Last year I put together a little experiment called AJAX or Not? and blogged about it here. The basic idea was to display 1,000 rows in a table. There are several ways of doing it but I decided to compare the following three patterns:
- Rendering the whole table in Django server-side and return the whole HTML document.
- Rendering a skeleton page, then load the table content as a big chunk of HTML via AJAX.
- Rendering a skeleton page, and let AngularJS load all the content of the table from the server as JSON and let AngularJS render it into the DOM.
It was clear as day that the server-side rendering version was hands down the fastest. And the AngularJS rendering the slowest.
Note! AngularJS is amazing and super flexible and powerful because you don't really need to worry about how to re-render once the data changes. This is really useful when you do things like loading more data from a remote endpoint or doing some in-page filtering.
Anyway, here's the code and it's using the GitHub fetch polyfill to do the AJAX query. The AngularJS code is here and here and as you can see it's using
track by on the
To measure the difference I ran a comparison in WebPageTest which I encourage you open and study for a bit. You can watch the video and download the video here.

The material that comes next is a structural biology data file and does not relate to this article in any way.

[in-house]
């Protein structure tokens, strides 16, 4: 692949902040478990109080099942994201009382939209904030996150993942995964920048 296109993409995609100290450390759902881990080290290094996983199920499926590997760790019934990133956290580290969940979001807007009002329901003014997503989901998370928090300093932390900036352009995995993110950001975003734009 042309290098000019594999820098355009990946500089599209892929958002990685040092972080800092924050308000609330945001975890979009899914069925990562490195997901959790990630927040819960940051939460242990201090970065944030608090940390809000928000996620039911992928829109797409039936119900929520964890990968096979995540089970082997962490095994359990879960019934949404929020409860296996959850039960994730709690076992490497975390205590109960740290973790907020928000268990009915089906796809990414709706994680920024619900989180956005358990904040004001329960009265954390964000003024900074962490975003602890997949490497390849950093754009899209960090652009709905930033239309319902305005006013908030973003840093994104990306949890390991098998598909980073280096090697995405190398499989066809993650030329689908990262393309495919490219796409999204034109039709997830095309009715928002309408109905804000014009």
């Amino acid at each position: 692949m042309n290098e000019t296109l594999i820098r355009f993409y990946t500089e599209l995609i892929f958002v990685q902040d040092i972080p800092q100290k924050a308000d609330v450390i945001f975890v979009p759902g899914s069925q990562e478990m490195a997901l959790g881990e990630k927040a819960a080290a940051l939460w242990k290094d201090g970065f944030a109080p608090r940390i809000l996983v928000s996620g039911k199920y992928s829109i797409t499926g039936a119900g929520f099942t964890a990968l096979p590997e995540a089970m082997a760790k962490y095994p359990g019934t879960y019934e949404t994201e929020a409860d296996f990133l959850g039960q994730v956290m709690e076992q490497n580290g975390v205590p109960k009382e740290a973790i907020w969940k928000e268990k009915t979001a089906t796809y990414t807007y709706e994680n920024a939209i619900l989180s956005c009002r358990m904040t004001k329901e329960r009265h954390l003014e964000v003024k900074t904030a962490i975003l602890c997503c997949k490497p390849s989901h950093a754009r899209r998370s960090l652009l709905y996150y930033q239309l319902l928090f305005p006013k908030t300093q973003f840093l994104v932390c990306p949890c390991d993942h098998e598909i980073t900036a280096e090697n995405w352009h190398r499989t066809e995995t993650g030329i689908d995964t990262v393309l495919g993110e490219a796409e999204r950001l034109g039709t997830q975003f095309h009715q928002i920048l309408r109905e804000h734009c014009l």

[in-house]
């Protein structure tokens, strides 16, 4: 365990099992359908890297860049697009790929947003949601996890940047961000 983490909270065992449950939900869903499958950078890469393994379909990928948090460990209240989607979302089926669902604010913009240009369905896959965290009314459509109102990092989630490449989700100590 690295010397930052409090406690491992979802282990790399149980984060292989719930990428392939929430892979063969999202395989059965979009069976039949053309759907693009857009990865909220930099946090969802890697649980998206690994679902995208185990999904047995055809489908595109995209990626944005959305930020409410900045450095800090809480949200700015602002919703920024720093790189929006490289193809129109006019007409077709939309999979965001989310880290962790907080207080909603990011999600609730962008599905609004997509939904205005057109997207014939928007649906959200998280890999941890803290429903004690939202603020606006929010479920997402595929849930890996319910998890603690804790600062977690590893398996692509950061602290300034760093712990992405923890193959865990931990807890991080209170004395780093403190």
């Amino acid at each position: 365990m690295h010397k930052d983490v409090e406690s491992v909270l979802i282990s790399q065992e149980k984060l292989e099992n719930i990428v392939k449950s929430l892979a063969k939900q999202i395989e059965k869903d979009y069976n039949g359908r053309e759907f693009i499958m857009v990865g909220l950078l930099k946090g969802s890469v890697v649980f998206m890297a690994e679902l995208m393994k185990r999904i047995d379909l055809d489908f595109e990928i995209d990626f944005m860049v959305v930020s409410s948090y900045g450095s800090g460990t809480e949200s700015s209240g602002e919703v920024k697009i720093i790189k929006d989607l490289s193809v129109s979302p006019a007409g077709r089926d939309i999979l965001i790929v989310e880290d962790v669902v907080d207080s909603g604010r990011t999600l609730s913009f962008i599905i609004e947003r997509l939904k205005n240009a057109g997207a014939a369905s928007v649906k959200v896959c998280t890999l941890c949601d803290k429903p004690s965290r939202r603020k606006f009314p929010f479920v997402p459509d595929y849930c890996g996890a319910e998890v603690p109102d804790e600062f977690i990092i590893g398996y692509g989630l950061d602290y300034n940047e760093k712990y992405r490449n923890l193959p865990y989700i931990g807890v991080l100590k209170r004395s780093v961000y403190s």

- Django server-side takes 0.8 seconds, ReactJS version takes 2.0 seconds and the AngularJS version takes 2.9 seconds.
- The ReactJS version is the fastest to display something. It displays the header and the image first. Only by 0.2 seconds before the Django server-side version.
- The AngularJS version causes a lot more CPU utilization. This might really matter when you're on a low-end smartphone.
- The ReactJS causes twice as much CPU utilization than the server-side version. The AngularJS causes twice as much CPU utilization than the ReactJS version.
- AngularJS is slightly larger than ReactJS + fetch but I don't think this has a huge effect on the total load time.
Some other thoughts...
- This experiment is very optimized in how it gets the data to be displayed. In fact, the server-side rendering time is close to 0 seconds because the whole HTML blob is stored in
memcached. A more realistic thing is that extracting the data would take a lot longer if the query isn't so easy to cache. That would be a huge disadvantage for the fully server-side rendered version since if the data query takes a long time you'll sit and stare at a white screen longer. Doing the AJAX approach would definitely be a nicer experience.